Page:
Marriage has a way of highlighting annoying habits. After the honeymoon most newlyweds unpack their clothes and find a six foot magnifying glass hiding in the closet.
My husband, Ron, and I were no different. From my dorm window I could watch Ron walk the path to pick me up for a date. I was proud of his tall strong farmer look. His cowboy boots didn't bother me at all. So we were both shocked when our two month wedding anniversary was interrupted with a debate on the fashion police and wearing cowboy boots to church on Sunday.
While we were dating Ron asked that I be on time but never once scolded me for non-compliance. After six months of marriage he threatened to leave for church without me. When I put an extra bag of cosmetics in the car so I could dress on the way, he muttered something about needing black windows.
To keep from continually arguing or stewing over each other's habits, we practiced keeping tight reigns on our zeal for spotlighting each other's annoying habits. I tried smiling and looking away. Ron calmed his anger with a puzzled look and a reporter style question, "You did what?" He got so good at it that it sounds like an acceptance of whatever crazy thing I've done. Like the time he came home and found me using a steak knife on the shrubbery or the time he found me covered in mud or the time he found me super glued to a plate or … well, you get the idea.
But just smiling and looking away didn't dissipate my feelings about the annoyances. It's a subtle process but I've found that God can use those habits to change the focus of our marriage. In his book Sacred Marriage, Gary Thomas poses the question, "What if God designed marriage to make us holy more than to make us happy?" Gary teaches that beauty is often born in struggle. "These points of impact may not be fun but the process can make us stronger, build our character, and deepen our faith," he writes.
Now after living with each other for 36 years we've figured out how to live with the annoying habits, without silently fuming or withdrawing from each other. We can more easily let them slip by when we focus on four daily goals.
1. We pray for each other. This is separate from our devotions or inclusive prayers. These are private intimate times with God where we learn to accept and love our spouses for the good they do rather than pray for the problems we have.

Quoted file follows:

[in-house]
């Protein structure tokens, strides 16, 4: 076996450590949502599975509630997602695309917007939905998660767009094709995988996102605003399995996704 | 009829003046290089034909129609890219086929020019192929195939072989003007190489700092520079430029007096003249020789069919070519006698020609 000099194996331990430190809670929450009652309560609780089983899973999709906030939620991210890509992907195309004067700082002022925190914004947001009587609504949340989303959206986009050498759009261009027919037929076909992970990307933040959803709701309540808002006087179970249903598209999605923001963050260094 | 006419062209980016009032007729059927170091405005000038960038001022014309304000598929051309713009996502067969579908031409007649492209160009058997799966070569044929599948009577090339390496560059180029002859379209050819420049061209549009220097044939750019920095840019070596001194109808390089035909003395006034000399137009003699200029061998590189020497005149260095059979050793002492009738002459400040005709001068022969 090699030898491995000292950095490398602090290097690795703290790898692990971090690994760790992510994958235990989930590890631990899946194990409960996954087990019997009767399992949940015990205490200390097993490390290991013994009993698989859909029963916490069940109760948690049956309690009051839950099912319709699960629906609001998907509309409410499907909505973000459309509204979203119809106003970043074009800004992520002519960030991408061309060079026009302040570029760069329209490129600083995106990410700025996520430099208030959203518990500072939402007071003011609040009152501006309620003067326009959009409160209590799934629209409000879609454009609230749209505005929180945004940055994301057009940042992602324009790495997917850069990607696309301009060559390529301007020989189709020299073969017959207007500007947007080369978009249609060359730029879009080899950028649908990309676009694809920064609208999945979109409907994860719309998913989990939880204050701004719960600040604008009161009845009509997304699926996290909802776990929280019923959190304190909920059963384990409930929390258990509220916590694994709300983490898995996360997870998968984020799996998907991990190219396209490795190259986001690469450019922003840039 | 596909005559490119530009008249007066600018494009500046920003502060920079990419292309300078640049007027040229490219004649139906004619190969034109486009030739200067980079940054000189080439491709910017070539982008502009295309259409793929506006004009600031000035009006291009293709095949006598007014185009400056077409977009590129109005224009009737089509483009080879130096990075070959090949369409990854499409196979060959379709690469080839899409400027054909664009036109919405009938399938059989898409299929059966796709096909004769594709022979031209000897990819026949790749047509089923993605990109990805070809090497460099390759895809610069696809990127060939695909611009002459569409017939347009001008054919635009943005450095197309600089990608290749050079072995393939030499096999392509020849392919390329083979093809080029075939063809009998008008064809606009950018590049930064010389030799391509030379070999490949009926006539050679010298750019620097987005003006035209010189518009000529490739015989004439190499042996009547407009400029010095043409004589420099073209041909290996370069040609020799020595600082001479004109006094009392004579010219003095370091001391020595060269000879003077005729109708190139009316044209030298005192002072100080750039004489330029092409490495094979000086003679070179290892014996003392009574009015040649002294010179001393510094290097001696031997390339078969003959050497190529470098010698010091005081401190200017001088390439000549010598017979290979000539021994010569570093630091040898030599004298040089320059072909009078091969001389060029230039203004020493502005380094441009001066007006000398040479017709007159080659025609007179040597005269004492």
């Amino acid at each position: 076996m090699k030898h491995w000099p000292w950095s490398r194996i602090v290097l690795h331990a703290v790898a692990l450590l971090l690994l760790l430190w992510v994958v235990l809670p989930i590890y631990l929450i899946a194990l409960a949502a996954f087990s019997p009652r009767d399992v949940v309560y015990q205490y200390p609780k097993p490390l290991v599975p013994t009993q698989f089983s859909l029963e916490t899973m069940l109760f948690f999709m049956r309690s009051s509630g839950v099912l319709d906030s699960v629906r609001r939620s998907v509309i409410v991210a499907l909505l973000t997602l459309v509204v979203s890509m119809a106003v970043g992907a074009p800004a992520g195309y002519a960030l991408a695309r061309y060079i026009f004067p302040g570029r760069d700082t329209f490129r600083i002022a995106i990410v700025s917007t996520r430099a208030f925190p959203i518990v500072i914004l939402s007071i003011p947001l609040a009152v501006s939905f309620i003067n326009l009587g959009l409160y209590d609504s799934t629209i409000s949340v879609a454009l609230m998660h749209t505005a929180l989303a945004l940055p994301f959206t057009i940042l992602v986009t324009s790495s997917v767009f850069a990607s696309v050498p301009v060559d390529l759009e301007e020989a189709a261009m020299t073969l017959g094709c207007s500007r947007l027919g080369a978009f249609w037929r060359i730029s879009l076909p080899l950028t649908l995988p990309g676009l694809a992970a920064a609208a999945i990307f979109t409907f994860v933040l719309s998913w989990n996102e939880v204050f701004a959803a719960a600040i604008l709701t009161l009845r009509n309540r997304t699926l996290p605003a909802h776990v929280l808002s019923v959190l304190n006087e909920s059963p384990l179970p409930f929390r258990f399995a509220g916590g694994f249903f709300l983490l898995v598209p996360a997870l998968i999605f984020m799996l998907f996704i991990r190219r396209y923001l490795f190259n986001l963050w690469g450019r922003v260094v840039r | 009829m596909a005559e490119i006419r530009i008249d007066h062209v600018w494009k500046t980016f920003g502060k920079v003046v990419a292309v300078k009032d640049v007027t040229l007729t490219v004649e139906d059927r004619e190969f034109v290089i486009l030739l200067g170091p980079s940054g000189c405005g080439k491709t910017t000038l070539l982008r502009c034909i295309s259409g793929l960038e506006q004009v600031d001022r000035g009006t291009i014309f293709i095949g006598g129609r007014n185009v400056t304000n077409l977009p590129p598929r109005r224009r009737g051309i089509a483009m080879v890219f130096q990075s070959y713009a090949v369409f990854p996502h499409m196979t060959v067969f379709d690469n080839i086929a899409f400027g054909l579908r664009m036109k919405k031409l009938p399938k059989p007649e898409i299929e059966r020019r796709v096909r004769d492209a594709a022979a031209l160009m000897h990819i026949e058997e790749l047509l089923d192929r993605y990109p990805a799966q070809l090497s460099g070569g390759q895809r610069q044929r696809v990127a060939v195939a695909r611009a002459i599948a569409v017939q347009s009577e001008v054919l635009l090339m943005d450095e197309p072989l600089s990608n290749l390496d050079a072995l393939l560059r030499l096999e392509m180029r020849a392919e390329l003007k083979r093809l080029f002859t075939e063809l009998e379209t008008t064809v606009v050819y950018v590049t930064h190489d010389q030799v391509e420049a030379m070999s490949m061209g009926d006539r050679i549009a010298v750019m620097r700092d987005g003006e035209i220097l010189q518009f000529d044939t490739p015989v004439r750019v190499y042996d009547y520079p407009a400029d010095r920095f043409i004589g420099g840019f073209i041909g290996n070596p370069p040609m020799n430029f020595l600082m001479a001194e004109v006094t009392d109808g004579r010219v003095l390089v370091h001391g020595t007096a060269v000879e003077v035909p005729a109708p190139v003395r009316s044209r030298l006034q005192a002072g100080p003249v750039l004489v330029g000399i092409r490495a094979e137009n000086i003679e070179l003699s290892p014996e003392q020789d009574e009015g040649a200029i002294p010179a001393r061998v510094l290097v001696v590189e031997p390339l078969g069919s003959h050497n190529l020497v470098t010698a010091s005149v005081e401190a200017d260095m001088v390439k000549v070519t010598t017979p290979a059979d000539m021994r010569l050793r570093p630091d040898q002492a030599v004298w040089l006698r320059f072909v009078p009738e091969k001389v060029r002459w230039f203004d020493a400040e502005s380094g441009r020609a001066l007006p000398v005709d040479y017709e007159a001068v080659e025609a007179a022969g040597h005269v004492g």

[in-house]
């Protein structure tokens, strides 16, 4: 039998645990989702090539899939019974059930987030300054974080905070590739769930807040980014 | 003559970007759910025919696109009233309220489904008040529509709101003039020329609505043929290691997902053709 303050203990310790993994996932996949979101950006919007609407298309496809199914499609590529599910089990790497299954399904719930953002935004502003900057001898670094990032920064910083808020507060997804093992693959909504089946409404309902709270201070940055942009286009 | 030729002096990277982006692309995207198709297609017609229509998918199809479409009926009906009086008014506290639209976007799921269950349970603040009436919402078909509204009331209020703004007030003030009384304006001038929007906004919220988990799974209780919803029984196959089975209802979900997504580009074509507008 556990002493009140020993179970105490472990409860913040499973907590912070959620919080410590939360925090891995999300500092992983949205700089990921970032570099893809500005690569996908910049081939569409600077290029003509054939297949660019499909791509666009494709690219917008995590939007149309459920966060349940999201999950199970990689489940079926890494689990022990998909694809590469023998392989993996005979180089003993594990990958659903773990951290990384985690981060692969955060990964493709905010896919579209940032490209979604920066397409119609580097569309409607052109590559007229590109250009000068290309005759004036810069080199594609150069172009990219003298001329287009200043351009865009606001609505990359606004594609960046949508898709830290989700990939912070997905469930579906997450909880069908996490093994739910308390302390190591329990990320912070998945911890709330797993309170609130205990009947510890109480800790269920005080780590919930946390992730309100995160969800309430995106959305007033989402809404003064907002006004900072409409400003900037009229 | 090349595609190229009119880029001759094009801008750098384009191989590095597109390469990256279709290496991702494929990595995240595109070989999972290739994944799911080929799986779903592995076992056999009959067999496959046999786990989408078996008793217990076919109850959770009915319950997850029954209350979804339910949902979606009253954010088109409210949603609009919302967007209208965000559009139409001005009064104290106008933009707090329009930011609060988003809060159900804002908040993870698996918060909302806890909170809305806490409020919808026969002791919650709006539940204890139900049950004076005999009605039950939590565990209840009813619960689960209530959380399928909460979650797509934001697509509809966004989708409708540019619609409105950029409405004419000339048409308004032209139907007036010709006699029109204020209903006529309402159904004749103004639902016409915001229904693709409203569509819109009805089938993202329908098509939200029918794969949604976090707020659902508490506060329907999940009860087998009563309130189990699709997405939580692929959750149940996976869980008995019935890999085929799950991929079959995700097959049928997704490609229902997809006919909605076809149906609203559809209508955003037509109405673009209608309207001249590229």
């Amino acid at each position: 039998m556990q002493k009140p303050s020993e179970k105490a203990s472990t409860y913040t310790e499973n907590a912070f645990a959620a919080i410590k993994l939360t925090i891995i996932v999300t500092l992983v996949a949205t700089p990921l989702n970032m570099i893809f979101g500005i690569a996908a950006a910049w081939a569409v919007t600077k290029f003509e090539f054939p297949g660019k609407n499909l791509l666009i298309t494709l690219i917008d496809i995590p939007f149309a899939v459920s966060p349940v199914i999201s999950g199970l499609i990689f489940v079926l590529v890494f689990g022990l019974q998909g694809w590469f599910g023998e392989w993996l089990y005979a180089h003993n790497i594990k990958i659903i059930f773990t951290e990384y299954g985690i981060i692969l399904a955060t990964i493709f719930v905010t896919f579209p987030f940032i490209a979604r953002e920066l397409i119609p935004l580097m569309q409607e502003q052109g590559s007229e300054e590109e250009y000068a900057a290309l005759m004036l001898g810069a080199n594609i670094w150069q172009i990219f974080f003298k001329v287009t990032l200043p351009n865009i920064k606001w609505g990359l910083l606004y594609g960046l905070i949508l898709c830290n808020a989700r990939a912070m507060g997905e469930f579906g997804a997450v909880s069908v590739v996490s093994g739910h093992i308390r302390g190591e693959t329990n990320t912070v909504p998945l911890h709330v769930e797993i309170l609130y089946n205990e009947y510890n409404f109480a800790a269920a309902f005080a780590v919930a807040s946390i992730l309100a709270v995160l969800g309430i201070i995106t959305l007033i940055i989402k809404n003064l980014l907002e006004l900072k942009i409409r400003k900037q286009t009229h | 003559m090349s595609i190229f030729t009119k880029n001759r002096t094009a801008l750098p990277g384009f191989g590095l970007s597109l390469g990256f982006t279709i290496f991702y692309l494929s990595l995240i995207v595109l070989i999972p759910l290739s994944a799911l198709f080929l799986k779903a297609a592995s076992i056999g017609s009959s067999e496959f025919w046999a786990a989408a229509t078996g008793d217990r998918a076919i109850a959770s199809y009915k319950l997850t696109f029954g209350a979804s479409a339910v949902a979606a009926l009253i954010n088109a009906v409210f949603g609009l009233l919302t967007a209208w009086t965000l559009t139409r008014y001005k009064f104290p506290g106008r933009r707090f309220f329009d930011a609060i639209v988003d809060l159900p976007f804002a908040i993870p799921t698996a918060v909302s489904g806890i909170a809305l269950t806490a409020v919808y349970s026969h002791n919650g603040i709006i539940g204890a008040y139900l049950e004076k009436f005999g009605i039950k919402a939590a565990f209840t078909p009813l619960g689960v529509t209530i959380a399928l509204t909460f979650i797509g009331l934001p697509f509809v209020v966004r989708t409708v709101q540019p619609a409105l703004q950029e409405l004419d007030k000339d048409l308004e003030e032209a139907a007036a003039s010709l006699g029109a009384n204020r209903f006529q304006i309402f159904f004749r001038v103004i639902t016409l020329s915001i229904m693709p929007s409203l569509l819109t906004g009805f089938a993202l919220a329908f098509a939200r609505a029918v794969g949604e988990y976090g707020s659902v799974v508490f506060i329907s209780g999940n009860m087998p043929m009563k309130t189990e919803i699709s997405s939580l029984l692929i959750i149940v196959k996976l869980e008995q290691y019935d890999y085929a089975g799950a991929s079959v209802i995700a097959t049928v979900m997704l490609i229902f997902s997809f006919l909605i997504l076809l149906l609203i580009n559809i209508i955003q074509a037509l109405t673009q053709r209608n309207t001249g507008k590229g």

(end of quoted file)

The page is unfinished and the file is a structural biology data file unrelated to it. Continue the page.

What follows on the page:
Most of the time I pray for Ron while doing dishes, making beds, or taking care of some task that he should have done.
I begin my prayer by reminding God (and really myself!) of Ron's good qualities and why I feel he should be blessed. I try to imagine how God sees Ron and I pay special attention to the little things that God would notice but I've overlooked. I end by being thankful for a good man who is doing his best to provide a loving home.
I don't use this time to point out Ron's faults. I refuse to lose a grateful attitude by recalling how badly Ron reacted when he found a note on the door explaining that I'd been suffocated. He rushed inside and found me lying in the middle of the floor surrounded by all the papers and magazines he refused to throw away. He retaliated by gathering my strewn knitting supplies and pretending to stab at his heart. I was trying to be kind as I pointed out the need for less clutter. So sad that he didn't see it that way.
But I've found praying God's blessing over my spouse allows me to deal better with the messes (both literal and figurative).
2. We remember our own faults before responding to annoying habits. When your spouse disappoints you, it's hard to think about the fact that you have faults as well. When I force myself to flip the situation and look at my own faults, I can be kinder to Ron. Things that caused our tempers to boil when we were newlyweds rarely cause a second glance after years of accepting my own faults. Those habits have been fused into the love we share and overshadowed by the respect for our spouse.